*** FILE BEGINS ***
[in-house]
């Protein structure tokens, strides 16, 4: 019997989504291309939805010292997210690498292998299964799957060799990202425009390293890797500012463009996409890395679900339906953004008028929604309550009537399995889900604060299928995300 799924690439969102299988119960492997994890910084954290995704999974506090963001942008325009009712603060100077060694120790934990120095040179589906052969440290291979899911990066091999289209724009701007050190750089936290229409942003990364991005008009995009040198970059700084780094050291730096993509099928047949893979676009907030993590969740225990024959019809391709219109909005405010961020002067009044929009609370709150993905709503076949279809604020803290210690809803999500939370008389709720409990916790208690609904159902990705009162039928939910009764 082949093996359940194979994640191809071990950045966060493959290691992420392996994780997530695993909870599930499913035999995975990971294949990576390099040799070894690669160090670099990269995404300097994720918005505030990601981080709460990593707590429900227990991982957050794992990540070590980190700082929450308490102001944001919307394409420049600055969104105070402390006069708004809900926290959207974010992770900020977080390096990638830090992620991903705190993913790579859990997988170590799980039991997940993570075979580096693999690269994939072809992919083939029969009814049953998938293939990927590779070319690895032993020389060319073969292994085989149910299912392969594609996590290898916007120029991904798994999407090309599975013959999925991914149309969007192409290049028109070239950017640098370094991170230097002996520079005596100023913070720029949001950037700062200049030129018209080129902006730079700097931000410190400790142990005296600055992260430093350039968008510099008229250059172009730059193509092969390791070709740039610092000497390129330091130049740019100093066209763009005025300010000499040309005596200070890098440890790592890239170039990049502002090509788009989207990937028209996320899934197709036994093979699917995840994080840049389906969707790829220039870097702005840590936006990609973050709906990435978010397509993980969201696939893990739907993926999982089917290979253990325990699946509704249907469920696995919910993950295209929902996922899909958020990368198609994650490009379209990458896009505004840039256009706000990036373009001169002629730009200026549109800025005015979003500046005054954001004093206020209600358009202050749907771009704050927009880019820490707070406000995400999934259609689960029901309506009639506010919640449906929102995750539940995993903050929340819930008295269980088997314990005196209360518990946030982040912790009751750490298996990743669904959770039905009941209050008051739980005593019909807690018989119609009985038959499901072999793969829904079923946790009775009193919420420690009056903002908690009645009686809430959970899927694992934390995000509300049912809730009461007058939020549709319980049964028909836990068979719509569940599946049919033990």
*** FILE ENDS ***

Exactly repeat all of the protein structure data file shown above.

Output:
[in-house]
């Protein structure tokens, strides 16, 4: 019997989504291309939805010292997210690498292998299964799957060799990202425009390293890797500012463009996409890395679900339906953004008028929604309550009537399995889900604060299928995300 799924690439969102299988119960492997994890910084954290995704999974506090963001942008325009009712603060100077060694120790934990120095040179589906052969440290291979899911990066091999289209724009701007050190750089936290229409942003990364991005008009995009040198970059700084780094050291730096993509099928047949893979676009907030993590969740225990024959019809391709219109909005405010961020002067009044929009609370709150993905709503076949279809604020803290210690809803999500939370008389709720409990916790208690609904159902990705009162039928939910009764 082949093996359940194979994640191809071990950045966060493959290691992420392996994780997530695993909870599930499913035999995975990971294949990576390099040799070894690669160090670099990269995404300097994720918005505030990601981080709460990593707590429900227990991982957050794992990540070590980190700082929450308490102001944001919307394409420049600055969104105070402390006069708004809900926290959207974010992770900020977080390096990638830090992620991903705190993913790579859990997988170590799980039991997940993570075979580096693999690269994939072809992919083939029969009814049953998938293939990927590779070319690895032993020389060319073969292994085989149910299912392969594609996590290898916007120029991904798994999407090309599975013959999925991914149309969007192409290049028109070239950017640098370094991170230097002996520079005596100023913070720029949001950037700062200049030129018209080129902006730079700097931000410190400790142990005296600055992260430093350039968008510099008229250059172009730059193509092969390791070709740039610092000497390129330091130049740019100093066209763009005025300010000499040309005596200070890098440890790592890239170039990049502002090509788009989207990937028209996320899934197709036994093979699917995840994080840049389906969707790829220039870097702005840590936006990609973050709906990435978010397509993980969201696939893990739907993926999982089917290979253990325990699946509704249907469920696995919910993950295209929902996922899909958020990368198609994650490009379209990458896009505004840039256009706000990036373009001169002629730009200026549109800025005015979003500046005054954001004093206020209600358009202050749907771009704050927009880019820490707070406000995400999934259609689960029901309506009639506010919640449906929102995750539940995993903050929340819930008295269980088997314990005196209360518990946030982040912790009751750490298996990743669904959770039905009941209050008051739980005593019909807690018989119609009985038959499901072999793969829904079923946790009775009193919420420690009056903002908690009645009686809430959970899927694992934390995000509300049912809730009461007058939020549709319980049964028909836990068979719509569940599946049919033990």